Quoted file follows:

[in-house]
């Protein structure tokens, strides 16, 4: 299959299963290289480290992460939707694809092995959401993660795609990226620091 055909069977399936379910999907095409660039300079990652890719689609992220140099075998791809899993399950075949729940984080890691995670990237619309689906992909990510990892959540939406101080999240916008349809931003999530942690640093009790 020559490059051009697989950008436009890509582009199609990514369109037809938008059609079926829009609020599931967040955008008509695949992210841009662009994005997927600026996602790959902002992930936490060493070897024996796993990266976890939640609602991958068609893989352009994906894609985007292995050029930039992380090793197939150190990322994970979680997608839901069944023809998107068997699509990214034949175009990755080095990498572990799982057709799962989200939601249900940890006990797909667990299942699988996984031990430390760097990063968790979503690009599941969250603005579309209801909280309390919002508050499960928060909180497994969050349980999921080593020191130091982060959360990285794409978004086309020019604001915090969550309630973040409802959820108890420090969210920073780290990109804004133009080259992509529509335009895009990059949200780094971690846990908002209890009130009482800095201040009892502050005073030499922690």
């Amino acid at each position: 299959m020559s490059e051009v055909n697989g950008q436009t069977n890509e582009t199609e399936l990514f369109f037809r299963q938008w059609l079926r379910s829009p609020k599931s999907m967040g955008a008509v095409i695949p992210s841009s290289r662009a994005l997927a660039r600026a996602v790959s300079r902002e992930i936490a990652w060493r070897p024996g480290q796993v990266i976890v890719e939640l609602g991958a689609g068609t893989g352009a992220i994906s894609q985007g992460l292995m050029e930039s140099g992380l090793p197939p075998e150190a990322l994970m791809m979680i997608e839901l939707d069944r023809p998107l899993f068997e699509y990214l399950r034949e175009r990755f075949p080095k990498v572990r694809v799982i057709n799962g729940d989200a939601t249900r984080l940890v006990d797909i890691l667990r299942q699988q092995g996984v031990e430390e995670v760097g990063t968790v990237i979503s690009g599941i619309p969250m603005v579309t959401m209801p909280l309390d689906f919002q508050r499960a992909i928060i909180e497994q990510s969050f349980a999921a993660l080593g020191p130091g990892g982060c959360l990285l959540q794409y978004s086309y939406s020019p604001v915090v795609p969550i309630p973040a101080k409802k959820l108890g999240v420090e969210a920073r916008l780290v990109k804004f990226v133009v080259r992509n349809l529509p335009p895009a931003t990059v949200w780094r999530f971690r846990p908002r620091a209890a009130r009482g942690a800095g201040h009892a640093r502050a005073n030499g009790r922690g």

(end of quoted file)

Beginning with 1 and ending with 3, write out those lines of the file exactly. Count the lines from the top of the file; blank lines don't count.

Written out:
[in-house]
């Protein structure tokens, strides 16, 4: 299959299963290289480290992460939707694809092995959401993660795609990226620091 055909069977399936379910999907095409660039300079990652890719689609992220140099075998791809899993399950075949729940984080890691995670990237619309689906992909990510990892959540939406101080999240916008349809931003999530942690640093009790 020559490059051009697989950008436009890509582009199609990514369109037809938008059609079926829009609020599931967040955008008509695949992210841009662009994005997927600026996602790959902002992930936490060493070897024996796993990266976890939640609602991958068609893989352009994906894609985007292995050029930039992380090793197939150190990322994970979680997608839901069944023809998107068997699509990214034949175009990755080095990498572990799982057709799962989200939601249900940890006990797909667990299942699988996984031990430390760097990063968790979503690009599941969250603005579309209801909280309390919002508050499960928060909180497994969050349980999921080593020191130091982060959360990285794409978004086309020019604001915090969550309630973040409802959820108890420090969210920073780290990109804004133009080259992509529509335009895009990059949200780094971690846990908002209890009130009482800095201040009892502050005073030499922690």
């Amino acid at each position: 299959m020559s490059e051009v055909n697989g950008q436009t069977n890509e582009t199609e399936l990514f369109f037809r299963q938008w059609l079926r379910s829009p609020k599931s999907m967040g955008a008509v095409i695949p992210s841009s290289r662009a994005l997927a660039r600026a996602v790959s300079r902002e992930i936490a990652w060493r070897p024996g480290q796993v990266i976890v890719e939640l609602g991958a689609g068609t893989g352009a992220i994906s894609q985007g992460l292995m050029e930039s140099g992380l090793p197939p075998e150190a990322l994970m791809m979680i997608e839901l939707d069944r023809p998107l899993f068997e699509y990214l399950r034949e175009r990755f075949p080095k990498v572990r694809v799982i057709n799962g729940d989200a939601t249900r984080l940890v006990d797909i890691l667990r299942q699988q092995g996984v031990e430390e995670v760097g990063t968790v990237i979503s690009g599941i619309p969250m603005v579309t959401m209801p909280l309390d689906f919002q508050r499960a992909i928060i909180e497994q990510s969050f349980a999921a993660l080593g020191p130091g990892g982060c959360l990285l959540q794409y978004s086309y939406s020019p604001v915090v795609p969550i309630p973040a101080k409802k959820l108890g999240v420090e969210a920073r916008l780290v990109k804004f990226v133009v080259r992509n349809l529509p335009p895009a931003t990059v949200w780094r999530f971690r846990p908002r620091a209890a009130r009482g942690a800095g201040h009892a640093r502050a005073n030499g009790r922690g």